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Hackers port iPhone 4S' Siri to rival devices

Apple's personal assistant cracked open

Designing a Defense for Mobile Applications

Hackers say they've reverse engineered the Siri personal assistant that debuted in last month's release of the iPhone 4S, a feat that allows them to make it work from virtually any device.

To back up their claim, the hackers – from the mobile-application developer Applidium – released a collection of tools on Monday that they say can be used to build Siri-enabled applications on devices that were never authorized to offer the proprietary Apple feature. The tools, written in the Ruby, C, and Objective-C languages, are the result of painstaking sleuthing into the way Siri communicates with a remote server Apple dedicates to the service.

"Today, we managed to crack open Siri's protocol," the Applidium developers wrote in a blog post. "As a result, we are able to use Siri's recognition engine from any device. Yes, that means anyone could now write an Android app that uses the real Siri! Or use Siri on an iPad!"

The chances of someone using the findings to mass produce a Siri app for unauthorized devices is slim, since the hack requires a valid iPhone 4S unique identifier to be sent to the server. That means Apple could easily revoke identifiers that are used an abnormally high number of times, or from an abnormally high number of different locations.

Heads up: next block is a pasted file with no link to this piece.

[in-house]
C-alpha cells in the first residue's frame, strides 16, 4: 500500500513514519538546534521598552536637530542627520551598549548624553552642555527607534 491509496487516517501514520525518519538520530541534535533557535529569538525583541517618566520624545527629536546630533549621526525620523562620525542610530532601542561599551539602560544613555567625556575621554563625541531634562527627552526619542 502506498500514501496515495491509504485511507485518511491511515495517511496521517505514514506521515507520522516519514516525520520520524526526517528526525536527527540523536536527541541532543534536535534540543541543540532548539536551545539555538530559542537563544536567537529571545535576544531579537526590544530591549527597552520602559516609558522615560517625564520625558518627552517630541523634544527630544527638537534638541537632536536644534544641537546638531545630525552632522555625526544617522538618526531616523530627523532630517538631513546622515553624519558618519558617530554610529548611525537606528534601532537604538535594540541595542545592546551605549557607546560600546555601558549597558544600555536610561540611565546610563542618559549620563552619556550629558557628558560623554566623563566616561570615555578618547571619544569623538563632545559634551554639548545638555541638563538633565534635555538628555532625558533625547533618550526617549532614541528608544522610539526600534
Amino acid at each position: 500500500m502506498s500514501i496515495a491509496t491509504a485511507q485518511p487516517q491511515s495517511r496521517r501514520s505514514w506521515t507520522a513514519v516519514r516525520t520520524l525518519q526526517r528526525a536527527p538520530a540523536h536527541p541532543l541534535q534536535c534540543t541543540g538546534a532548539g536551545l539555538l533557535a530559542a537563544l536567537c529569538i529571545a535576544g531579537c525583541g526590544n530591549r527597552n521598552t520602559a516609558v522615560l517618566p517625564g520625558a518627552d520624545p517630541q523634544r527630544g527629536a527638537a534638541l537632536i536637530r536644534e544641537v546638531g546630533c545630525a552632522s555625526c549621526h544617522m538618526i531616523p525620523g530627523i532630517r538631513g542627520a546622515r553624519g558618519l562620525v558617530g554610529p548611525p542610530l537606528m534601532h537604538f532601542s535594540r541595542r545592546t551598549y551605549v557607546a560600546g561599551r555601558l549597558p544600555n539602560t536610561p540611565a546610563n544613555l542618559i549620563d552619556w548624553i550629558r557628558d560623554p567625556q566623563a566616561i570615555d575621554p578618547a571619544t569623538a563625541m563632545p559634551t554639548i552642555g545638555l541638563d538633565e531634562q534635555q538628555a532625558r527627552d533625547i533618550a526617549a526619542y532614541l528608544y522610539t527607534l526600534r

But there doesn't appear to be anything stopping individual iPhone 4S owners from using the hack to expand the number of devices that work with Apple's proprietary natural-language app.

The Applidium developers reverse engineered Siri by setting up their own HTTPS servers with an SSL, or secure sockets layer, certificate they signed themselves. That allowed them to observe the commands Siri sent to Apple's server, which is located at guzzoni.apple.com. They eventually found that the body of such requests is little more than a binary plist whose contents can be deciphered using the Mac OS X plutil tool.

Interestingly, Siri sends a huge amount of data to the Apple server, and it uses the Speex audio codec to compress raw audio data before it is transmitted. When Siri operates in text-to-speech mode, Apple's server applies a confidence score and time stamp to each word.

iPhone fans who are excited by the possibility of this hack are advised to move quickly. Apple has long killed iOS bugs that make jailbreaks possible shortly after they're discovered, so it wouldn't be surprising to see the closing of this hole that allows Siri to be ported to rival devices. ®

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